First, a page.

Why YouTubers are Freaking Out About Money and 'Censorship'

By Patricia Hernandez on at

Yesterday, popular YouTuber Philip DeFranco uploaded a video where he claimed that YouTube was ‘shutting down’ his channel due to guideline violations that included ‘excessive strong language’. Since then, panic and confusion have struck the YouTube world, with some wondering if this is the start of an excessive clamp-down that would put channels with millions of subscribers out of business.

DeFranco’s own woes started when he noticed that a dozen of his videos were flagged by YouTube as not being ‘advertiser friendly,’ meaning that that these videos could no longer accrue revenue, as they had before:

“By taking away the ability to monetise a video where you’re saying things that they don’t deem ‘okay,’ that’s been described as censorship with a different name,” DeFranco said in his YouTube video, which as of this writing has 1.5 million views. “Because if you do this on the regular and you have no advertising, it’s not sustainable.”

DeFranco did acknowledge that YouTube would be well within its rights to dictate what happens on their own website, though he took umbrage with the fact that YouTube didn’t communicate very well with its own content creators.

After DeFranco’s Tweets and YouTube videos started circulating, a bevy of other YouTubers have come out to speak against YouTube’s advertising policies. The channels that self-identify as vulnerable by these advertising guidelines seem to be news channels covering sensitive real-world topics, though YouTubers with gaming content are also reporting more demonetised content recently. Many YouTubers are reporting bizarre instances of demonetised content. Most people, from beauty bloggers to comedy channels and everything in between, seem at the very least wary about recent chatter:


I reached out to YouTube, and a spokesperson clarified that technically, nothing has really changed on YouTube’s end:

While our policy of demonetizing videos due to advertiser-friendly concerns hasn’t changed, we’ve recently improved the notification and appeal process to ensure better communication.

According to YouTube, they’ve tried to make it easier for creators to know when a video is no longer advertiser friendly, and that furthermore, YouTube now provides creators with a way to log an appeal for any demonetised footage. The idea was to make this information accessible more easily, which is why some YouTubers felt that they ‘suddenly’ got a bunch of flagged videos at once. The representative I spoke to stressed that any flagged videos aren’t the result of a policy tweak, because YouTube’s advertising guidelines have been in effect for a long time now.

While news of YouTube’s actual intentions have started to spread, there’s still an air of uncertainty for many content creators. YouTube is already a fickle place, where people don’t feel like they have full control over how they make money — if they make make money at all. While YouTube claims it isn’t enforcing its guidelines more strongly now, the optics aren’t very friendly here thanks to a surge of YouTubers who are now reporting demonetised videos. It could just be a matter of timing and coincidence though, especially if demonetised alerts are simply more visible now, hence the ‘increase’ in reports.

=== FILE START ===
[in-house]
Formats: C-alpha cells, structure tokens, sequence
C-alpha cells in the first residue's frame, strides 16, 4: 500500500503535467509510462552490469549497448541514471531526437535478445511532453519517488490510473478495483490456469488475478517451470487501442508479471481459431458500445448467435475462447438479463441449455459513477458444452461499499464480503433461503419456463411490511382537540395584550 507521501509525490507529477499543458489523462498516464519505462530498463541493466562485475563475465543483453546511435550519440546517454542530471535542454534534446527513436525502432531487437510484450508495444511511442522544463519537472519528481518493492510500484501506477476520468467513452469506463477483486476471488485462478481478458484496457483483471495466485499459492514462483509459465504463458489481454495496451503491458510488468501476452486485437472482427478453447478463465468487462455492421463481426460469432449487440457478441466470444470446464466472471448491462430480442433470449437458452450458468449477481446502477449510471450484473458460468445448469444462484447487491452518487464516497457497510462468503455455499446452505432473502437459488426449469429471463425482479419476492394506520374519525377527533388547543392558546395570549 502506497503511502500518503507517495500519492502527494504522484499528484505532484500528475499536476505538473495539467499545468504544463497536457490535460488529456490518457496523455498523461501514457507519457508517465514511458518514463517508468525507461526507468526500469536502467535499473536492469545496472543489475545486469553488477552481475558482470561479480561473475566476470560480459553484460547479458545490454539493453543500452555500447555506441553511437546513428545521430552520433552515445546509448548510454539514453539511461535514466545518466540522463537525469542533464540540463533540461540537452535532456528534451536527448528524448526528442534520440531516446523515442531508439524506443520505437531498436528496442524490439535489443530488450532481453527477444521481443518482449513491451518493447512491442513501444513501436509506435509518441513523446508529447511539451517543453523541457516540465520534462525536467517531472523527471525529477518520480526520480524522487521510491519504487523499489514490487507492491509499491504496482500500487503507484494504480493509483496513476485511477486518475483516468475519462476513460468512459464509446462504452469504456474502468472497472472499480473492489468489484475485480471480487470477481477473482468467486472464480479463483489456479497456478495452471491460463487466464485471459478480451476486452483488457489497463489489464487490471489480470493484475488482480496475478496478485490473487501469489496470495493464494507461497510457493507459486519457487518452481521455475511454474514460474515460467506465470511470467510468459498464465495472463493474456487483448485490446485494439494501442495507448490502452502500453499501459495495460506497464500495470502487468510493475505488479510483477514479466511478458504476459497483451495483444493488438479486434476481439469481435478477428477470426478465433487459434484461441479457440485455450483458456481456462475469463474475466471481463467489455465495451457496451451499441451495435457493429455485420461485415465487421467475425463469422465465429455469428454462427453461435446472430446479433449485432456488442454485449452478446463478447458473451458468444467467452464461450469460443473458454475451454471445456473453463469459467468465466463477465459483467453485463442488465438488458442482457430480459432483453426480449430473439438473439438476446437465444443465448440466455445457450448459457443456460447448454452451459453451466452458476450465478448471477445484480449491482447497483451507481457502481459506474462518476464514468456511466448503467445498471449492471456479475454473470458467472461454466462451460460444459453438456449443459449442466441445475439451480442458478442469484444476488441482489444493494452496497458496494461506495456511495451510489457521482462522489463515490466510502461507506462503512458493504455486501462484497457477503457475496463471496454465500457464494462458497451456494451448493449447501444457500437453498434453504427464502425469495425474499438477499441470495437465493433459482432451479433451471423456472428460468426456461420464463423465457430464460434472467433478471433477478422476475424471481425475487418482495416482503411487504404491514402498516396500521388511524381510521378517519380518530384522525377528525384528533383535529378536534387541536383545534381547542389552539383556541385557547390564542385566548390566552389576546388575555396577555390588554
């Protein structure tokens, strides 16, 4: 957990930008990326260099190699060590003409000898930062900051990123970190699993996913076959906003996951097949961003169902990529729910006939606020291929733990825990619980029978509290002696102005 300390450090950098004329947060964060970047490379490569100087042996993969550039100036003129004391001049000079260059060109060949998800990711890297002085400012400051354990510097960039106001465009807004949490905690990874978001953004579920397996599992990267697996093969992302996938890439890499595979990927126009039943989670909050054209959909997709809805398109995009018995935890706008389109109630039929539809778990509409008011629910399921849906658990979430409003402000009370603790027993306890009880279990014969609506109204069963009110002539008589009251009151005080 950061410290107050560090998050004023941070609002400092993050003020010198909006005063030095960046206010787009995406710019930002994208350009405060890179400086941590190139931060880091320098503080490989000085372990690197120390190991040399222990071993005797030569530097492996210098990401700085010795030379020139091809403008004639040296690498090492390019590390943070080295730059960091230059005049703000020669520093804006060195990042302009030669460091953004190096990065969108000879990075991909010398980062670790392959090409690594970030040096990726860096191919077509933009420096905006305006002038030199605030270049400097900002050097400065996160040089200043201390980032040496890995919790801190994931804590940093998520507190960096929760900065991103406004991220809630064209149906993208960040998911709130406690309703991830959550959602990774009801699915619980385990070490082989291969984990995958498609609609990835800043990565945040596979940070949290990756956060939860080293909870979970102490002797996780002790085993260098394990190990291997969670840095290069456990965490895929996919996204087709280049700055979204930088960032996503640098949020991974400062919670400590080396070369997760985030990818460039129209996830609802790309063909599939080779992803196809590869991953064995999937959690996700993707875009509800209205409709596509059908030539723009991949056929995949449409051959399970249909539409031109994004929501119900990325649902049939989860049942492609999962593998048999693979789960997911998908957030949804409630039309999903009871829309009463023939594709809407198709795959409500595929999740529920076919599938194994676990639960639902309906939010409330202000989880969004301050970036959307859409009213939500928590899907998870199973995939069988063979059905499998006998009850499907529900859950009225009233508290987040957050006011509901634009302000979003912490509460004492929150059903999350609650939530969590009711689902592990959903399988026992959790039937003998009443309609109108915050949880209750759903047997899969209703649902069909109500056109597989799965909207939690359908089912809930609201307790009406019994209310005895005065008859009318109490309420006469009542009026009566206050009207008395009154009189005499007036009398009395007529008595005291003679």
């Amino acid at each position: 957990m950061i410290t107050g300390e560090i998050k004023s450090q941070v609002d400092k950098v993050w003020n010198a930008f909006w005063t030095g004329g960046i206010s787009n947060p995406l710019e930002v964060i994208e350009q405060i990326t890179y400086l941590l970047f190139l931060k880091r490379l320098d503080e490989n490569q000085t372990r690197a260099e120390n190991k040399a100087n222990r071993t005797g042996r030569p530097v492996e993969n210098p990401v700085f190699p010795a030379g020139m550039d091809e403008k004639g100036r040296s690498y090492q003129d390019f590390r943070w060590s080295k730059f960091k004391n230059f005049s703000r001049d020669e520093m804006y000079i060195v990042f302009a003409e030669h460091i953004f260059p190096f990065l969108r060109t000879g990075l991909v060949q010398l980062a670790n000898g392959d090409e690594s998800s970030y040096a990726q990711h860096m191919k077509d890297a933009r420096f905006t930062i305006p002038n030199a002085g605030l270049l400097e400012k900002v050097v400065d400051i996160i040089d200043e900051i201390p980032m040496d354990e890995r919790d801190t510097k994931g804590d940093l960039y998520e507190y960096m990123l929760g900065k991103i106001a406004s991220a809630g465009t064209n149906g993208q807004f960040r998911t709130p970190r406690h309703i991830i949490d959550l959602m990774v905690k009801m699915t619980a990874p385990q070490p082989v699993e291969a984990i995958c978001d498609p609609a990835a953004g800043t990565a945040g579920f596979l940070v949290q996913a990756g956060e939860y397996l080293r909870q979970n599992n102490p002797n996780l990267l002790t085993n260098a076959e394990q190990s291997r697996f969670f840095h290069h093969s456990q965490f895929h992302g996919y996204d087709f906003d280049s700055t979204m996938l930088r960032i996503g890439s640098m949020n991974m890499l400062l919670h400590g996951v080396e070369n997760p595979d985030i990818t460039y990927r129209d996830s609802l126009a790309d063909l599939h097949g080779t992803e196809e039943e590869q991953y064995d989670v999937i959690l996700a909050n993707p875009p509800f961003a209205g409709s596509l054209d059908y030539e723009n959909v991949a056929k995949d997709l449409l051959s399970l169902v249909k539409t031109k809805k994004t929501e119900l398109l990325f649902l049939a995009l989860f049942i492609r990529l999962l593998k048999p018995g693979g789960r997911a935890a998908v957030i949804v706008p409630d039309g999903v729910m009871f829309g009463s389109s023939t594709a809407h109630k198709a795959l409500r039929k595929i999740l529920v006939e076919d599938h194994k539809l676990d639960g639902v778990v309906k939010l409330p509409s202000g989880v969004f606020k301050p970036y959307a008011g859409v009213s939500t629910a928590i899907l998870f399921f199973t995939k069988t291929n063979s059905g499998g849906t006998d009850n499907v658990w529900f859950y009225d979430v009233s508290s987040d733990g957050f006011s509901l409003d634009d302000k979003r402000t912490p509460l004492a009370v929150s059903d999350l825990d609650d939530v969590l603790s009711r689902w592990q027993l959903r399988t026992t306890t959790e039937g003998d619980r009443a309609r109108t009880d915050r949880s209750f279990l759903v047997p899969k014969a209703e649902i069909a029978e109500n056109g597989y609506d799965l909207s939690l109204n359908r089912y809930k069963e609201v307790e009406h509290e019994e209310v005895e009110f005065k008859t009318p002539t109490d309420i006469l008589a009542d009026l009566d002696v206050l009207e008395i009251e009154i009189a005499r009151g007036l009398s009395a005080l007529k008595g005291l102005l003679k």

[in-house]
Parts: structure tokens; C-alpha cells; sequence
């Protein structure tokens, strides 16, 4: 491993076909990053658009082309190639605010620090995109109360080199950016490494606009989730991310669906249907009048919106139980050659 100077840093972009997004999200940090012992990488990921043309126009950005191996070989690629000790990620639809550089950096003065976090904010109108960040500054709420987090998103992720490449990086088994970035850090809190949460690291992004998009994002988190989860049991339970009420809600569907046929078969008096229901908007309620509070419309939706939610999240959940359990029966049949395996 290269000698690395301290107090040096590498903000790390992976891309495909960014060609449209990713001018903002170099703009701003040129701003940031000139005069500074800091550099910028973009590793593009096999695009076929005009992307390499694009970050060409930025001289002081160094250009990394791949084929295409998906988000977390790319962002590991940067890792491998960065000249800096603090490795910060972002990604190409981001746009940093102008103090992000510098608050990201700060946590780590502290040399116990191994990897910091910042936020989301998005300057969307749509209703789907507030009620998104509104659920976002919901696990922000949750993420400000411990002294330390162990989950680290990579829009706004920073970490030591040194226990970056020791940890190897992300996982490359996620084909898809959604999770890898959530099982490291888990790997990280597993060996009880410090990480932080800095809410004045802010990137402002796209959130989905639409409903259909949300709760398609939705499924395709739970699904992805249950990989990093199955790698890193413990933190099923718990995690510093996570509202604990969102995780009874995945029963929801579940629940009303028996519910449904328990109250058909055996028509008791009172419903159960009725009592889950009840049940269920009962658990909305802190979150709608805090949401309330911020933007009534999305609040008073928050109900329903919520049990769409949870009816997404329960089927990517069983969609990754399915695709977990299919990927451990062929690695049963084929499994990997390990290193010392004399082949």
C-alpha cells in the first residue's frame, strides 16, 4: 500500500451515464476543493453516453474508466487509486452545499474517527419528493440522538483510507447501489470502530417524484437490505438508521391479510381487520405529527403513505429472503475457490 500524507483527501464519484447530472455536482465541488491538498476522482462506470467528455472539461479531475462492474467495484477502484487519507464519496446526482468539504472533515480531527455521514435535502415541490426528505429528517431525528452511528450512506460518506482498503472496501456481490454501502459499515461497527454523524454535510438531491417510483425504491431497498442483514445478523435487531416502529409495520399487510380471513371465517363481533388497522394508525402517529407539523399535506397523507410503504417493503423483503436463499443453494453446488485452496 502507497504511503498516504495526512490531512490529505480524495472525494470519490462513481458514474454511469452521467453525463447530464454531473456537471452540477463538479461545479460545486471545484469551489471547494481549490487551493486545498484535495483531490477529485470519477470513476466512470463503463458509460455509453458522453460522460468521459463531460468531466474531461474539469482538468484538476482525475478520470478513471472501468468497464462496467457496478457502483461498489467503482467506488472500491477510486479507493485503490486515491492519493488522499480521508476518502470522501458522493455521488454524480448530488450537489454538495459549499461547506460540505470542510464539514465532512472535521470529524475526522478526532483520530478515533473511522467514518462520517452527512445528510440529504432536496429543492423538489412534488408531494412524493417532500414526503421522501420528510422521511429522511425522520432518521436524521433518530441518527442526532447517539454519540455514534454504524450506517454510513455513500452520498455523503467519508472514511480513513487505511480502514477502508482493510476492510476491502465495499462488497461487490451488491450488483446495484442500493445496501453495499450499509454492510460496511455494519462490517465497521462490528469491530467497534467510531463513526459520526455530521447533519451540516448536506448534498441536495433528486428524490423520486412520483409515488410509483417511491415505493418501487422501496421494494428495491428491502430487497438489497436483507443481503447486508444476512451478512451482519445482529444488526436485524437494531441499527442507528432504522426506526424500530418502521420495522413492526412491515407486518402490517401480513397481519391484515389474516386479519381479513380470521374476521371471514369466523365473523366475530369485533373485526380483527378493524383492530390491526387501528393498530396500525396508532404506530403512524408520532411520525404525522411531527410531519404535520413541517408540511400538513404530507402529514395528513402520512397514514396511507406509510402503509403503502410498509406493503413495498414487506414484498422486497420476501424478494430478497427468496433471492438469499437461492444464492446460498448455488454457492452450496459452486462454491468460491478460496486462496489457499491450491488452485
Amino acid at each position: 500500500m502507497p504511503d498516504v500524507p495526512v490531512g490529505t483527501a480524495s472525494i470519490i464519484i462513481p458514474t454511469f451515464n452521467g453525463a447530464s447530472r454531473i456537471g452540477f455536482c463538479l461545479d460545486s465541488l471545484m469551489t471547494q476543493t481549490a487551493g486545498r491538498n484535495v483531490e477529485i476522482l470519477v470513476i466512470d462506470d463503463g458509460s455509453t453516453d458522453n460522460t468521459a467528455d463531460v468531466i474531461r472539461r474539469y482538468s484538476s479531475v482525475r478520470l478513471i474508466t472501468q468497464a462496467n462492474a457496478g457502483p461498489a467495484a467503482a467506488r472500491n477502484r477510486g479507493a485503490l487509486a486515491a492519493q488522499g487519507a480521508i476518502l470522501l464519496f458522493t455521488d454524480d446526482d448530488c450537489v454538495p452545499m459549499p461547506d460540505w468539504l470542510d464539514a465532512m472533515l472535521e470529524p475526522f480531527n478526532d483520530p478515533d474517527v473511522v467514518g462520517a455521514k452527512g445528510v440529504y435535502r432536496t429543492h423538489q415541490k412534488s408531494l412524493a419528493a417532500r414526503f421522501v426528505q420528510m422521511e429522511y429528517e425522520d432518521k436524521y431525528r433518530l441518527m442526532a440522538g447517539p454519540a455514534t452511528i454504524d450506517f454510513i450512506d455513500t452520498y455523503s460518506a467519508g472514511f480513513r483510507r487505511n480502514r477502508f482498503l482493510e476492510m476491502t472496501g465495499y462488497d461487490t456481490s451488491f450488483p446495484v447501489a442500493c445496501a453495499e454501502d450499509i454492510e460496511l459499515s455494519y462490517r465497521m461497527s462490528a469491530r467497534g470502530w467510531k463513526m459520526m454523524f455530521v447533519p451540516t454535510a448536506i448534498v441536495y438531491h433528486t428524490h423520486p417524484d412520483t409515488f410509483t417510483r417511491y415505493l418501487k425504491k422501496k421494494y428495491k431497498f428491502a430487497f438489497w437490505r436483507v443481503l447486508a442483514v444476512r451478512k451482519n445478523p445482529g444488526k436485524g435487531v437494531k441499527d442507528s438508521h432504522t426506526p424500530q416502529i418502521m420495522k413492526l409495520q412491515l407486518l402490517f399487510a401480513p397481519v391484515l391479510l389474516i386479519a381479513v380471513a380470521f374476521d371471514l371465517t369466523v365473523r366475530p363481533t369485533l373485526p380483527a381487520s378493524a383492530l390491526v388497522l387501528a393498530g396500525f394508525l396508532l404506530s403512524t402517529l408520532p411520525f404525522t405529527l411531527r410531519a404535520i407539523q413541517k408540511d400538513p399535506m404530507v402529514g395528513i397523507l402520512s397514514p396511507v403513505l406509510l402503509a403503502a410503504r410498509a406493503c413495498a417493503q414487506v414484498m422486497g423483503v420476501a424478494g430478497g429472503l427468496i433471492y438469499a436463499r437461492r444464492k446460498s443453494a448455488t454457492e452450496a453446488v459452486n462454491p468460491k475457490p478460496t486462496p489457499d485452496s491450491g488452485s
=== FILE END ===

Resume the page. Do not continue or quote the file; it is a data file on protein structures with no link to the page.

A lot of the confusion seems to be a related to the ‘YouTube’s Advertiser-friendly content guidelines’ page, which says that swearing, sexually suggestive content, violence, drug use, or usage of controversial subjects are not advertiser friendly. By that metric, most videos worth watching violate the guidelines...except that scaremongers seem to leave out the part on that page that says “If the video does contain inappropriate content, the context is usually newsworthy or comedic and the creator’s intent is to inform or entertain (not offend or shock).” Theoretically, that would safeguard most videos. Asked about this directly, a YouTube spokesperson reiterated that YouTubers can now appeal these decisions, so there’s not as much cause for concern as some might like you to believe.

More overtly, all this paranoia around policies speaks to YouTube’s tenuous relationship with ‘drama’ in 2016. As we reported earlier this year, YouTube is experiencing a schism thanks to popular channels who report on salacious and gossipy news items, and these topics would theoretically be harder to report on if YouTube was indeed getting serious about its guidelines. It doesn’t help that rumours have been floating around for a long while that YouTube might be changing its terms of services in ways that would negatively affect large channels that operate in a morally grey area. The conspiracy theory now is that the perceived enthusiastic enforcement of advertisement guidelines is a sly way for YouTube to weed out ‘undesirable’ channels, but there’s nothing concrete to line that tinfoil hat just yet.

The commotion that has broken out recently can be traced back to these wider tensions felt by the YouTube community, though it probably didn’t help that one of the most well-known channels out there initially exaggerated a little bit about what is going right now. Don’t worry. Nobody is getting ‘shut down’, not that this is stopping the internet from having a little fun with the idea: